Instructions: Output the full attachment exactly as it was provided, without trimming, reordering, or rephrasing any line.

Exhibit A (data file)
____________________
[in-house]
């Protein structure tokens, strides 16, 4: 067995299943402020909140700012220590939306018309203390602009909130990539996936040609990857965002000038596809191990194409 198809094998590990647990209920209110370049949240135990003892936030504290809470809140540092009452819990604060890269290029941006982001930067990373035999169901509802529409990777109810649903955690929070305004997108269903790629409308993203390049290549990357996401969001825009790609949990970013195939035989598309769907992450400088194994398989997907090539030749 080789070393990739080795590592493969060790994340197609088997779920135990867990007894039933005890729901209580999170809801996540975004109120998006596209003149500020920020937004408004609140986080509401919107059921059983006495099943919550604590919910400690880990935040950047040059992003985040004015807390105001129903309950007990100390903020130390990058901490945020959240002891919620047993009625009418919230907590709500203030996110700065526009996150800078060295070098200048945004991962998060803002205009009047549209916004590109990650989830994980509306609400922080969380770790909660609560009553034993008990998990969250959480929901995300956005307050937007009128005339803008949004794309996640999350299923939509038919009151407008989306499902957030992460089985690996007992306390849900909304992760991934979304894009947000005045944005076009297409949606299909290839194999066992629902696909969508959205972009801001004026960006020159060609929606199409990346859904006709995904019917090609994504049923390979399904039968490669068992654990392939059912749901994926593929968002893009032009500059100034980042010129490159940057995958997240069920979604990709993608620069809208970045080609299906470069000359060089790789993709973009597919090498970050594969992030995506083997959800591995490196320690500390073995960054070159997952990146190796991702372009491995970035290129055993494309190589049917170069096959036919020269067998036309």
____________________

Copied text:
[in-house]
């Protein structure tokens, strides 16, 4: 067995299943402020909140700012220590939306018309203390602009909130990539996936040609990857965002000038596809191990194409 198809094998590990647990209920209110370049949240135990003892936030504290809470809140540092009452819990604060890269290029941006982001930067990373035999169901509802529409990777109810649903955690929070305004997108269903790629409308993203390049290549990357996401969001825009790609949990970013195939035989598309769907992450400088194994398989997907090539030749 080789070393990739080795590592493969060790994340197609088997779920135990867990007894039933005890729901209580999170809801996540975004109120998006596209003149500020920020937004408004609140986080509401919107059921059983006495099943919550604590919910400690880990935040950047040059992003985040004015807390105001129903309950007990100390903020130390990058901490945020959240002891919620047993009625009418919230907590709500203030996110700065526009996150800078060295070098200048945004991962998060803002205009009047549209916004590109990650989830994980509306609400922080969380770790909660609560009553034993008990998990969250959480929901995300956005307050937007009128005339803008949004794309996640999350299923939509038919009151407008989306499902957030992460089985690996007992306390849900909304992760991934979304894009947000005045944005076009297409949606299909290839194999066992629902696909969508959205972009801001004026960006020159060609929606199409990346859904006709995904019917090609994504049923390979399904039968490669068992654990392939059912749901994926593929968002893009032009500059100034980042010129490159940057995958997240069920979604990709993608620069809208970045080609299906470069000359060089790789993709973009597919090498970050594969992030995506083997959800591995490196320690500390073995960054070159997952990146190796991702372009491995970035290129055993494309190589049917170069096959036919020269067998036309």